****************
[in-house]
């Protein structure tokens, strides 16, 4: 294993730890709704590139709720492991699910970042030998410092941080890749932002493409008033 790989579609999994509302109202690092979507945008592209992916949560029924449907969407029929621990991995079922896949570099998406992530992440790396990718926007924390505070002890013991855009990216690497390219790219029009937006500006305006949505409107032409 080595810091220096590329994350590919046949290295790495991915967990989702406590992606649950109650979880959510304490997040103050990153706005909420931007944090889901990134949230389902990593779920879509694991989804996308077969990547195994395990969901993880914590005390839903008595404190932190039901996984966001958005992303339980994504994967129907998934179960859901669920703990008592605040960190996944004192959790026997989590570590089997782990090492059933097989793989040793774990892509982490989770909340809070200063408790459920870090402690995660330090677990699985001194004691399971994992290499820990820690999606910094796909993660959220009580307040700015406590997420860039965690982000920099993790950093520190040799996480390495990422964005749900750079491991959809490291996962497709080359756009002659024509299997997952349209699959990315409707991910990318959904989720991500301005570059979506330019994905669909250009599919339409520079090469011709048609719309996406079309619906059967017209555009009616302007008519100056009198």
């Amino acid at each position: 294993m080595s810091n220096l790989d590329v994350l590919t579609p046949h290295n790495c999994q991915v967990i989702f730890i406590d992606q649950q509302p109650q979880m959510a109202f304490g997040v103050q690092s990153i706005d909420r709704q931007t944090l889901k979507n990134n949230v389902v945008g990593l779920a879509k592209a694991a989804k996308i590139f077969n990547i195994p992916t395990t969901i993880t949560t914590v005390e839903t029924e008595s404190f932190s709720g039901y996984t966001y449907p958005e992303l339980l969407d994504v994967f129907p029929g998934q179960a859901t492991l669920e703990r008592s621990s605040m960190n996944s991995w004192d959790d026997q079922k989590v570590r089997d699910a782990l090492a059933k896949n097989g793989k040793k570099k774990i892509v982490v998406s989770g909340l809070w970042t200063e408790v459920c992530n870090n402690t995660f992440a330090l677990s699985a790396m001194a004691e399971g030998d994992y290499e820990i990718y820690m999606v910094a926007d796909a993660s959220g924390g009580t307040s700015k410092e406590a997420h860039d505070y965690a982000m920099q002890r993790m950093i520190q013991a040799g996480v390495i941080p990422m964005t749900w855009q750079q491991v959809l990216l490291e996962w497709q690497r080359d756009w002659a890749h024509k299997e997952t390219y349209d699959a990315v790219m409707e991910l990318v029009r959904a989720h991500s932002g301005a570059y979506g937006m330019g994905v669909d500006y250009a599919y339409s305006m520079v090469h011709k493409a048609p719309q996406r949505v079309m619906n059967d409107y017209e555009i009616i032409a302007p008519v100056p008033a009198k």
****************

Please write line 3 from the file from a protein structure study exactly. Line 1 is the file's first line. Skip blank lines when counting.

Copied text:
């Amino acid at each position: 294993m080595s810091n220096l790989d590329v994350l590919t579609p046949h290295n790495c999994q991915v967990i989702f730890i406590d992606q649950q509302p109650q979880m959510a109202f304490g997040v103050q690092s990153i706005d909420r709704q931007t944090l889901k979507n990134n949230v389902v945008g990593l779920a879509k592209a694991a989804k996308i590139f077969n990547i195994p992916t395990t969901i993880t949560t914590v005390e839903t029924e008595s404190f932190s709720g039901y996984t966001y449907p958005e992303l339980l969407d994504v994967f129907p029929g998934q179960a859901t492991l669920e703990r008592s621990s605040m960190n996944s991995w004192d959790d026997q079922k989590v570590r089997d699910a782990l090492a059933k896949n097989g793989k040793k570099k774990i892509v982490v998406s989770g909340l809070w970042t200063e408790v459920c992530n870090n402690t995660f992440a330090l677990s699985a790396m001194a004691e399971g030998d994992y290499e820990i990718y820690m999606v910094a926007d796909a993660s959220g924390g009580t307040s700015k410092e406590a997420h860039d505070y965690a982000m920099q002890r993790m950093i520190q013991a040799g996480v390495i941080p990422m964005t749900w855009q750079q491991v959809l990216l490291e996962w497709q690497r080359d756009w002659a890749h024509k299997e997952t390219y349209d699959a990315v790219m409707e991910l990318v029009r959904a989720h991500s932002g301005a570059y979506g937006m330019g994905v669909d500006y250009a599919y339409s305006m520079v090469h011709k493409a048609p719309q996406r949505v079309m619906n059967d409107y017209e555009i009616i032409a302007p008519v100056p008033a009198k």